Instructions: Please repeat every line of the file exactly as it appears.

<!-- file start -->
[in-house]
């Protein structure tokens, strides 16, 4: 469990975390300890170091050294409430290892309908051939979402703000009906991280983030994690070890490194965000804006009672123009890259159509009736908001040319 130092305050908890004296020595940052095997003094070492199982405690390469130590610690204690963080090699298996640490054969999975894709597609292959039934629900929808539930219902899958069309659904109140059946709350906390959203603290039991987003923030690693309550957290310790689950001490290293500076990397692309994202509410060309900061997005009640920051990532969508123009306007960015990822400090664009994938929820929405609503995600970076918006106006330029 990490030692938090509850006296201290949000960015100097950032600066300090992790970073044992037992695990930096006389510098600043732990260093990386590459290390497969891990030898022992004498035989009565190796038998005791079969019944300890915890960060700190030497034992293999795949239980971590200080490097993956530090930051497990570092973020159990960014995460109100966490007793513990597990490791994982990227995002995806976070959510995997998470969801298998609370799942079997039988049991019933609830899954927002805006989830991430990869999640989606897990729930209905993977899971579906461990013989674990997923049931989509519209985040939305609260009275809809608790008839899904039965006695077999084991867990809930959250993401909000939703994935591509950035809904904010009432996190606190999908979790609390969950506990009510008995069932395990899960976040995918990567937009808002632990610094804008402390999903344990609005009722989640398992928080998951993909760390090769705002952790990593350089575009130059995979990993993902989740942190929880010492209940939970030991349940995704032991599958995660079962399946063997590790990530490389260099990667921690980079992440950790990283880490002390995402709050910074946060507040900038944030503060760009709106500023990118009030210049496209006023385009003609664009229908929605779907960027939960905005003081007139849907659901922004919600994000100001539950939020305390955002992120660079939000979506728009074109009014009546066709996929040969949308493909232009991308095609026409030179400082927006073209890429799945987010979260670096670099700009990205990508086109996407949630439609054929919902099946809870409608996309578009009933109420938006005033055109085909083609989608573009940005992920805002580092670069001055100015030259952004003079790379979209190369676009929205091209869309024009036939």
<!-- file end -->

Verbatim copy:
[in-house]
């Protein structure tokens, strides 16, 4: 469990975390300890170091050294409430290892309908051939979402703000009906991280983030994690070890490194965000804006009672123009890259159509009736908001040319 130092305050908890004296020595940052095997003094070492199982405690390469130590610690204690963080090699298996640490054969999975894709597609292959039934629900929808539930219902899958069309659904109140059946709350906390959203603290039991987003923030690693309550957290310790689950001490290293500076990397692309994202509410060309900061997005009640920051990532969508123009306007960015990822400090664009994938929820929405609503995600970076918006106006330029 990490030692938090509850006296201290949000960015100097950032600066300090992790970073044992037992695990930096006389510098600043732990260093990386590459290390497969891990030898022992004498035989009565190796038998005791079969019944300890915890960060700190030497034992293999795949239980971590200080490097993956530090930051497990570092973020159990960014995460109100966490007793513990597990490791994982990227995002995806976070959510995997998470969801298998609370799942079997039988049991019933609830899954927002805006989830991430990869999640989606897990729930209905993977899971579906461990013989674990997923049931989509519209985040939305609260009275809809608790008839899904039965006695077999084991867990809930959250993401909000939703994935591509950035809904904010009432996190606190999908979790609390969950506990009510008995069932395990899960976040995918990567937009808002632990610094804008402390999903344990609005009722989640398992928080998951993909760390090769705002952790990593350089575009130059995979990993993902989740942190929880010492209940939970030991349940995704032991599958995660079962399946063997590790990530490389260099990667921690980079992440950790990283880490002390995402709050910074946060507040900038944030503060760009709106500023990118009030210049496209006023385009003609664009229908929605779907960027939960905005003081007139849907659901922004919600994000100001539950939020305390955002992120660079939000979506728009074109009014009546066709996929040969949308493909232009991308095609026409030179400082927006073209890429799945987010979260670096670099700009990205990508086109996407949630439609054929919902099946809870409608996309578009009933109420938006005033055109085909083609989608573009940005992920805002580092670069001055100015030259952004003079790379979209190369676009929205091209869309024009036939």